The Watch periodically highlights data sources that can be valuable, but are often overlooked. Sign up and subscribe to get our posts with helpful tips in your email.

Vigilant CEO quoted on trends in opposition research

Our CEO Mike Phillips spoke with E & E News last week to give some context and background for a story on opposition research on candidates (and in this case, cabinet appointees).

Mike Phillips, a former research consultant and founder of Vigilant Web, a startup that builds public records research tools, said he was not surprised by the existence or length of the DCCC research book on Zinke.
“Research is becoming more and more comprehensive, and folks are digging deeper into the profiles and experience of candidates that are running for office and hoping to serve,” he said. “Part of that is being facilitated by the development of more expansive technologies and greater access to data on the internet as well as more powerful tools.”

You can read the whole story here.

Welcome to our new blog at Vigilant – The Watch.

This blog is our place to share insights in the field of research and intelligence – tips, strategies, and resources that we hope will make you more successful in your work.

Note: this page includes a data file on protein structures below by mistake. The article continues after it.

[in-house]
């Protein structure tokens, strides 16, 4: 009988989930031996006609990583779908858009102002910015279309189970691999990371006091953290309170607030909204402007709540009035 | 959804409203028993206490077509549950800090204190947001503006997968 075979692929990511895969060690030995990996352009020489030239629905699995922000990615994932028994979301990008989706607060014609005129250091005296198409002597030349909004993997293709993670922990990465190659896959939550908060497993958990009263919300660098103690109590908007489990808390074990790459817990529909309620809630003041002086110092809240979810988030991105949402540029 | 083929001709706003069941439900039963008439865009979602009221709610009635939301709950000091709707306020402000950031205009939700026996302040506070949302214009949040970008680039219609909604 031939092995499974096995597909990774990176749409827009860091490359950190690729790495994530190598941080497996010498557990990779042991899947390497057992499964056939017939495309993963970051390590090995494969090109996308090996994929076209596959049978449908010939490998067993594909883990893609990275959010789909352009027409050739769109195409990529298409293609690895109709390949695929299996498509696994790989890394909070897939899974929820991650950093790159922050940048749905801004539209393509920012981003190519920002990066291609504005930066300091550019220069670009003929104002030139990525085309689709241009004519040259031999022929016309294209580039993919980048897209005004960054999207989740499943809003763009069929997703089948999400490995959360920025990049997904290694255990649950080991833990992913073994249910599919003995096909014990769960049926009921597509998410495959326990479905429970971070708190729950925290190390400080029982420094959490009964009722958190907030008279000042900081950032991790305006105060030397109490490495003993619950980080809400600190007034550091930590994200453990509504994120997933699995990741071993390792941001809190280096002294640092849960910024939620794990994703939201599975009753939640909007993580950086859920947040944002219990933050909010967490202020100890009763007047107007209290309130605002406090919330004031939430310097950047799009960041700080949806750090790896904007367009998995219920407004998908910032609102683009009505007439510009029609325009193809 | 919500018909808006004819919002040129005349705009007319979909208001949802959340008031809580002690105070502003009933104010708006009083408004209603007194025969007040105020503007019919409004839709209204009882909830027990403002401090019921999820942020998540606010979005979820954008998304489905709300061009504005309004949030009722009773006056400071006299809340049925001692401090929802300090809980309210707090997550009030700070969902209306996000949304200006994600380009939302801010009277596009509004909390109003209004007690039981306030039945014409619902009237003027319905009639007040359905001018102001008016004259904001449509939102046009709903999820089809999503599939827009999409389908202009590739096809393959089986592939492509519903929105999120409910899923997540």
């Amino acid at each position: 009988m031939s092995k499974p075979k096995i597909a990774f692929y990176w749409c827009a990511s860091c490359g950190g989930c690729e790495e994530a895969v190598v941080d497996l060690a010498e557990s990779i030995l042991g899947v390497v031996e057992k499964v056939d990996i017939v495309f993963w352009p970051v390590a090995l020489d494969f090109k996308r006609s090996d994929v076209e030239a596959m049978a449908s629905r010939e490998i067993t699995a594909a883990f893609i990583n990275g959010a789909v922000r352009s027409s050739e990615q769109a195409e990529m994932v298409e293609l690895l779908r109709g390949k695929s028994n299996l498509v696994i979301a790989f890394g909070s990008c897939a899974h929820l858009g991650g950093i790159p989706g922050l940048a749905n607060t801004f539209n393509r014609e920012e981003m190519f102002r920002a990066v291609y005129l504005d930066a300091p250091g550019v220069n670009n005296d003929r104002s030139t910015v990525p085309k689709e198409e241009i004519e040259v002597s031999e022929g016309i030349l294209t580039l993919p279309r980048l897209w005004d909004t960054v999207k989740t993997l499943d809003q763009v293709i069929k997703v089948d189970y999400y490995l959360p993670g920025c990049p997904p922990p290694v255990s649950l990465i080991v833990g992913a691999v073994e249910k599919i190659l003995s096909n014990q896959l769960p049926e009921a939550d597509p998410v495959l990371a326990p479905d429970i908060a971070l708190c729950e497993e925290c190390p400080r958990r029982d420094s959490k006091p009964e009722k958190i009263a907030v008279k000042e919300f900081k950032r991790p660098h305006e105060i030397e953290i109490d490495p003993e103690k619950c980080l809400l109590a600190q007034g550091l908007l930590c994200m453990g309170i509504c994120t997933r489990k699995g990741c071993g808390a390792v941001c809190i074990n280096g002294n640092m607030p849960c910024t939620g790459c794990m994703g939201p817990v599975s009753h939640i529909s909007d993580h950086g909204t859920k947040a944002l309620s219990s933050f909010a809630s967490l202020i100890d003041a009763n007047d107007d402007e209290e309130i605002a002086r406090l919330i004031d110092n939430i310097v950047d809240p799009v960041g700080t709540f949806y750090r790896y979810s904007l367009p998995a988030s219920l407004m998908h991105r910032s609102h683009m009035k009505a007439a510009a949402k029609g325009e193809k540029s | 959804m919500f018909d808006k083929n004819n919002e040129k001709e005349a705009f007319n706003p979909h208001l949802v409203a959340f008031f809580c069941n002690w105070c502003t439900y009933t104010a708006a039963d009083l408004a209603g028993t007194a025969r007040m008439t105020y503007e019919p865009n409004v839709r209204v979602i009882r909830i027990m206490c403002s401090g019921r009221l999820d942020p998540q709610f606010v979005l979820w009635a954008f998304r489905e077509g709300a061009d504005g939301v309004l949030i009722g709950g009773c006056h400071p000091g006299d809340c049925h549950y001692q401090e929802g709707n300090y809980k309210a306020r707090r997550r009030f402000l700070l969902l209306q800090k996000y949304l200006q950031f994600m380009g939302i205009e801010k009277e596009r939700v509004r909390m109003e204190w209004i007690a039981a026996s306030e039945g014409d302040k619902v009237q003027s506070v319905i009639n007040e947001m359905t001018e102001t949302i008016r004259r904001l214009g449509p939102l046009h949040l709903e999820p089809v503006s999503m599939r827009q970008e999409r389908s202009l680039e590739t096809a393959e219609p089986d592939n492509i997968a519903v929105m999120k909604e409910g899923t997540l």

Check back often (or sign up to get our posts in your email!) for a range of useful content, including:

Highlights of useful sources, and how to use them: We’ll feature and dive into public record sources that might fly under your radar, and talk about creative ways to use the information obtained.

Tips and tricks from experienced researchers: We’ll feature guest posts from the best in the business, sharing useful strategies and stories based on their experiences in research.

Strategies for managing research projects: We’ll talk about tools and strategies that can be used to make your research projects successful, and we’ll try and keep this concrete – with clear examples of how to leverage these resources effectively.

And we’ll have a lot more too, so let us know what sort of things you’d like to read about!


Mike & the Vigilant Team